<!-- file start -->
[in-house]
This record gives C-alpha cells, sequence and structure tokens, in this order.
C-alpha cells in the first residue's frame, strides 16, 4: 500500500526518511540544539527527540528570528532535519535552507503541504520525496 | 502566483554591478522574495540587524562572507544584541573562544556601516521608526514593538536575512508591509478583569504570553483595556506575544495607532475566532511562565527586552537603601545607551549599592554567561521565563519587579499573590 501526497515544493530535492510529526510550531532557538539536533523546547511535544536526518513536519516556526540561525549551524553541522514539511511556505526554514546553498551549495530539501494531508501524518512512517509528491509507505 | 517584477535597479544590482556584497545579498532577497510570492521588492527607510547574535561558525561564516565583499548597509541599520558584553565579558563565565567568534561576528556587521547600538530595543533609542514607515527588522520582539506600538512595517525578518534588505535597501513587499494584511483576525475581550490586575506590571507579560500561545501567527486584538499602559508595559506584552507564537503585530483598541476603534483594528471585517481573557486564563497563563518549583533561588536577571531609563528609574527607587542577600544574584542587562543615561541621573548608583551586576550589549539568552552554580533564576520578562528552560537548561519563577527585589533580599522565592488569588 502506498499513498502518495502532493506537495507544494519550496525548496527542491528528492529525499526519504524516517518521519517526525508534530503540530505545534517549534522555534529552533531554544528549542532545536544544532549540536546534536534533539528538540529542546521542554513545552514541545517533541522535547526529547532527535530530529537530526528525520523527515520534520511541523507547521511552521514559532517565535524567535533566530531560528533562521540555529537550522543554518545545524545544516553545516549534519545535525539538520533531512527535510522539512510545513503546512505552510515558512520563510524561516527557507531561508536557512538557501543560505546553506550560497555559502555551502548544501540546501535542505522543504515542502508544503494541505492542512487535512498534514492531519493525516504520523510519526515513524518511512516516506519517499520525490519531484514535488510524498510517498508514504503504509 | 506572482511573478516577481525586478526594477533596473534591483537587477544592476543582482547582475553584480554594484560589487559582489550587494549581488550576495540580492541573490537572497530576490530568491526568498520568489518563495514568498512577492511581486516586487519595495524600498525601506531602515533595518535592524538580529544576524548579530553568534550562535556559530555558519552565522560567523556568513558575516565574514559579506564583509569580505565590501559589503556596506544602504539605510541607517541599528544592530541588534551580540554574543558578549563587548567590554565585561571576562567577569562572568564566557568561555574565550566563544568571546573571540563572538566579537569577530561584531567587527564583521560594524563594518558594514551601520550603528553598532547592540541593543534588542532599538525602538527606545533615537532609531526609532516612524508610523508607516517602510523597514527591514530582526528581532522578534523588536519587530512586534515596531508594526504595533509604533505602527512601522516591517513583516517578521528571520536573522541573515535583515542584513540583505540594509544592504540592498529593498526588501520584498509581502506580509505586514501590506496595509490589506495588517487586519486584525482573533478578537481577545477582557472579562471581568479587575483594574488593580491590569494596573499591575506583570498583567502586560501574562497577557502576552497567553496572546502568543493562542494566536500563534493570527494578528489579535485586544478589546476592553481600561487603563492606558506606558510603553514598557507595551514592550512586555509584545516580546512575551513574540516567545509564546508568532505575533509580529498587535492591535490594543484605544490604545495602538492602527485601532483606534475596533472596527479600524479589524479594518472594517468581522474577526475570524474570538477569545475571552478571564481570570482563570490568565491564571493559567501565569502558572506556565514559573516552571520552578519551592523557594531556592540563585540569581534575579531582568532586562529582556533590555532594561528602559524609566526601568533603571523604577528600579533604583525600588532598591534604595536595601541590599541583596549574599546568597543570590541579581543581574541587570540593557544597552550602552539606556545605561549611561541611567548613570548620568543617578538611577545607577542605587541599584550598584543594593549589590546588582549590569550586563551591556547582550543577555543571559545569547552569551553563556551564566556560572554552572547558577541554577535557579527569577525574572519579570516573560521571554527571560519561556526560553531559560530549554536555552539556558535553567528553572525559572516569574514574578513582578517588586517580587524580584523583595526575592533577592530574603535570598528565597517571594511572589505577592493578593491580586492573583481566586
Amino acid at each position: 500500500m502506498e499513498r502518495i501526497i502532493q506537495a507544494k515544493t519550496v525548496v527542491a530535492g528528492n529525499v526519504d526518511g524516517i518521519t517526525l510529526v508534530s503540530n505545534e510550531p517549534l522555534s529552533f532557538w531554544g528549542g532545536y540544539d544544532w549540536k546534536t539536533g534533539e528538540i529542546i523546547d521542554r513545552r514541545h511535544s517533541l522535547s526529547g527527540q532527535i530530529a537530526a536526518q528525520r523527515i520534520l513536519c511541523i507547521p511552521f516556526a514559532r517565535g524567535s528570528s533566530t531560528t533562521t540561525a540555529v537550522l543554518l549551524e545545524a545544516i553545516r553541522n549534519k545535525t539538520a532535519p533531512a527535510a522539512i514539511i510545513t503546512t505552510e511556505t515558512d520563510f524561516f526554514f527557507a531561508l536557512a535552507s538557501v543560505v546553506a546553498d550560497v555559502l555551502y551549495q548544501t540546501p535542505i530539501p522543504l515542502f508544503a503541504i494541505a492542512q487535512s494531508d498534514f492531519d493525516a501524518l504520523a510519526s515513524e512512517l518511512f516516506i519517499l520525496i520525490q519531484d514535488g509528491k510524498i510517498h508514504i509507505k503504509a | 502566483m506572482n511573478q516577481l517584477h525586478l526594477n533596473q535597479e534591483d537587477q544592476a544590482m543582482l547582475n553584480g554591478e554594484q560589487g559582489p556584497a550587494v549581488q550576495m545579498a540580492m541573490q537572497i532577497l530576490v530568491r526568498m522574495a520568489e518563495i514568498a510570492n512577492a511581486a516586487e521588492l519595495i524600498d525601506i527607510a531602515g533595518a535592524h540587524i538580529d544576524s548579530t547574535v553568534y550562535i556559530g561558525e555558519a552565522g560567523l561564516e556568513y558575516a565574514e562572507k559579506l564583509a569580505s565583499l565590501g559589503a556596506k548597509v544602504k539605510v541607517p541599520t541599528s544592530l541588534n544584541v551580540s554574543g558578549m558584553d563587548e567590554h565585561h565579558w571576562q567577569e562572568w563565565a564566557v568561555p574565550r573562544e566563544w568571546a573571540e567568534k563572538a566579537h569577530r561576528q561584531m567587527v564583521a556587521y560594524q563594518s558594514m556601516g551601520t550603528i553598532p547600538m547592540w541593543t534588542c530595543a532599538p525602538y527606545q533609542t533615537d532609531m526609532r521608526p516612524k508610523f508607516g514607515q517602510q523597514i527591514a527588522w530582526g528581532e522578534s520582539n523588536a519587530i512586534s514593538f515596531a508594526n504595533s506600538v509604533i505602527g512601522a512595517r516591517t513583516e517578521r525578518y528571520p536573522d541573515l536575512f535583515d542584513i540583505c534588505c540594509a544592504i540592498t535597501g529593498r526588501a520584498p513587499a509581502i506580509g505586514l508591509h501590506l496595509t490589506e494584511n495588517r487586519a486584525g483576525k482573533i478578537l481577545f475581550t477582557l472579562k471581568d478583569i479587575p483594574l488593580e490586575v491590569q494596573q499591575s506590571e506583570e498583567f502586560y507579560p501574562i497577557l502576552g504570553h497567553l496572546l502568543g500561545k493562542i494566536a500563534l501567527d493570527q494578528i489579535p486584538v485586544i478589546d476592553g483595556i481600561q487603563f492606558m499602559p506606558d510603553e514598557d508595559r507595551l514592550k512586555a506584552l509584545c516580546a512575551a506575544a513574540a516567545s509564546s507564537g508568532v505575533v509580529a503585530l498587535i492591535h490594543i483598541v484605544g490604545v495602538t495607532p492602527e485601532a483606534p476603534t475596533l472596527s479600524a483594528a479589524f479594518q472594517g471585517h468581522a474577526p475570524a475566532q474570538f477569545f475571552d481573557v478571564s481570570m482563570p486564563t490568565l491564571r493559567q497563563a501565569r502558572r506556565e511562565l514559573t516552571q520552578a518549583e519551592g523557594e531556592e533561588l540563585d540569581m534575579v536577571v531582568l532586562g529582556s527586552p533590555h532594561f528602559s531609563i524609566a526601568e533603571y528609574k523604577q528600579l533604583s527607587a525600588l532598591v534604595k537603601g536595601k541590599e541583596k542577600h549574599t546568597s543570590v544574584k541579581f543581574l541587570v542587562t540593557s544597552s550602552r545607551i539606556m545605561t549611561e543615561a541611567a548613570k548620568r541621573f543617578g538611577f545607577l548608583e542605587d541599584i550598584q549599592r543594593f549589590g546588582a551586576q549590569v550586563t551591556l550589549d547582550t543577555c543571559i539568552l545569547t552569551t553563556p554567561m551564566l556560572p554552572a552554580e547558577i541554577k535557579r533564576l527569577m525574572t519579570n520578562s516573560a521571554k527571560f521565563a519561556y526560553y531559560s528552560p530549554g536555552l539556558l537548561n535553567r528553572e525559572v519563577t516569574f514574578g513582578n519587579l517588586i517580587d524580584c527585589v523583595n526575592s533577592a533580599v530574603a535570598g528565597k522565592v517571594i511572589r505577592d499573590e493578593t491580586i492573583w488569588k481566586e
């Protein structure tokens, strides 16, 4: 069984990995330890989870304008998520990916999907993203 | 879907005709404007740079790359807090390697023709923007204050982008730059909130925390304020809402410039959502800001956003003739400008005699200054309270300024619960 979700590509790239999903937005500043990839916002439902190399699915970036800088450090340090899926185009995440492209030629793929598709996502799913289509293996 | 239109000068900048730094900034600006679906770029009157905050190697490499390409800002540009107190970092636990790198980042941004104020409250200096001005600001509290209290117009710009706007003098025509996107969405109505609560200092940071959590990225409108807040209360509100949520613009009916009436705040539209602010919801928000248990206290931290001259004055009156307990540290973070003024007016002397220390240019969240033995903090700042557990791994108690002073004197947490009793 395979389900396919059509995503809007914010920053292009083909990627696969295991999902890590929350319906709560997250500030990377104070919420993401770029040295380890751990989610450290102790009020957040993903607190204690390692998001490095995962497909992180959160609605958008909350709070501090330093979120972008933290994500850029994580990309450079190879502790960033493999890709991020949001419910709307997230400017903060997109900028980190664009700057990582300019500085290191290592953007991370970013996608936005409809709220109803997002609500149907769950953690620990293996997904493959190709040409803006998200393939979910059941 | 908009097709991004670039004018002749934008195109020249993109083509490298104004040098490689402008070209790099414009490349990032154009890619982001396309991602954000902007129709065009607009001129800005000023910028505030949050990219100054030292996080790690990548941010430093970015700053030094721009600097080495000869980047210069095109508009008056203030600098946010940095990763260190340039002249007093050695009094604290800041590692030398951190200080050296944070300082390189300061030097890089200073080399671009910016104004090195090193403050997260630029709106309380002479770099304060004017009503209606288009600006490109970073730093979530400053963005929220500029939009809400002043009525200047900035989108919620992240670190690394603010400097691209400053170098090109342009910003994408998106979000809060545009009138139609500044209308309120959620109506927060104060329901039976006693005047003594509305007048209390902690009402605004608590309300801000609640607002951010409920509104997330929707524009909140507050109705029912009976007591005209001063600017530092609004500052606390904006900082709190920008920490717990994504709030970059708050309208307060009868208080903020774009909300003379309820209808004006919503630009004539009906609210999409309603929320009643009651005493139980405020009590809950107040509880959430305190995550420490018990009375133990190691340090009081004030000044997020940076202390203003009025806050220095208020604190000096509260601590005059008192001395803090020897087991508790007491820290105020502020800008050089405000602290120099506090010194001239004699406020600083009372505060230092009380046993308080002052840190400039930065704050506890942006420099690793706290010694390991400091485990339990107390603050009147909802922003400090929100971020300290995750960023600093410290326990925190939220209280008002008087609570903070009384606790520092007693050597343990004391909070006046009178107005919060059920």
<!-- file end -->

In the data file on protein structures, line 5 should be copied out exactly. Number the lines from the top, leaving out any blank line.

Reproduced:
């Protein structure tokens, strides 16, 4: 069984990995330890989870304008998520990916999907993203 | 879907005709404007740079790359807090390697023709923007204050982008730059909130925390304020809402410039959502800001956003003739400008005699200054309270300024619960 979700590509790239999903937005500043990839916002439902190399699915970036800088450090340090899926185009995440492209030629793929598709996502799913289509293996 | 239109000068900048730094900034600006679906770029009157905050190697490499390409800002540009107190970092636990790198980042941004104020409250200096001005600001509290209290117009710009706007003098025509996107969405109505609560200092940071959590990225409108807040209360509100949520613009009916009436705040539209602010919801928000248990206290931290001259004055009156307990540290973070003024007016002397220390240019969240033995903090700042557990791994108690002073004197947490009793 395979389900396919059509995503809007914010920053292009083909990627696969295991999902890590929350319906709560997250500030990377104070919420993401770029040295380890751990989610450290102790009020957040993903607190204690390692998001490095995962497909992180959160609605958008909350709070501090330093979120972008933290994500850029994580990309450079190879502790960033493999890709991020949001419910709307997230400017903060997109900028980190664009700057990582300019500085290191290592953007991370970013996608936005409809709220109803997002609500149907769950953690620990293996997904493959190709040409803006998200393939979910059941 | 908009097709991004670039004018002749934008195109020249993109083509490298104004040098490689402008070209790099414009490349990032154009890619982001396309991602954000902007129709065009607009001129800005000023910028505030949050990219100054030292996080790690990548941010430093970015700053030094721009600097080495000869980047210069095109508009008056203030600098946010940095990763260190340039002249007093050695009094604290800041590692030398951190200080050296944070300082390189300061030097890089200073080399671009910016104004090195090193403050997260630029709106309380002479770099304060004017009503209606288009600006490109970073730093979530400053963005929220500029939009809400002043009525200047900035989108919620992240670190690394603010400097691209400053170098090109342009910003994408998106979000809060545009009138139609500044209308309120959620109506927060104060329901039976006693005047003594509305007048209390902690009402605004608590309300801000609640607002951010409920509104997330929707524009909140507050109705029912009976007591005209001063600017530092609004500052606390904006900082709190920008920490717990994504709030970059708050309208307060009868208080903020774009909300003379309820209808004006919503630009004539009906609210999409309603929320009643009651005493139980405020009590809950107040509880959430305190995550420490018990009375133990190691340090009081004030000044997020940076202390203003009025806050220095208020604190000096509260601590005059008192001395803090020897087991508790007491820290105020502020800008050089405000602290120099506090010194001239004699406020600083009372505060230092009380046993308080002052840190400039930065704050506890942006420099690793706290010694390991400091485990339990107390603050009147909802922003400090929100971020300290995750960023600093410290326990925190939220209280008002008087609570903070009384606790520092007693050597343990004391909070006046009178107005919060059920």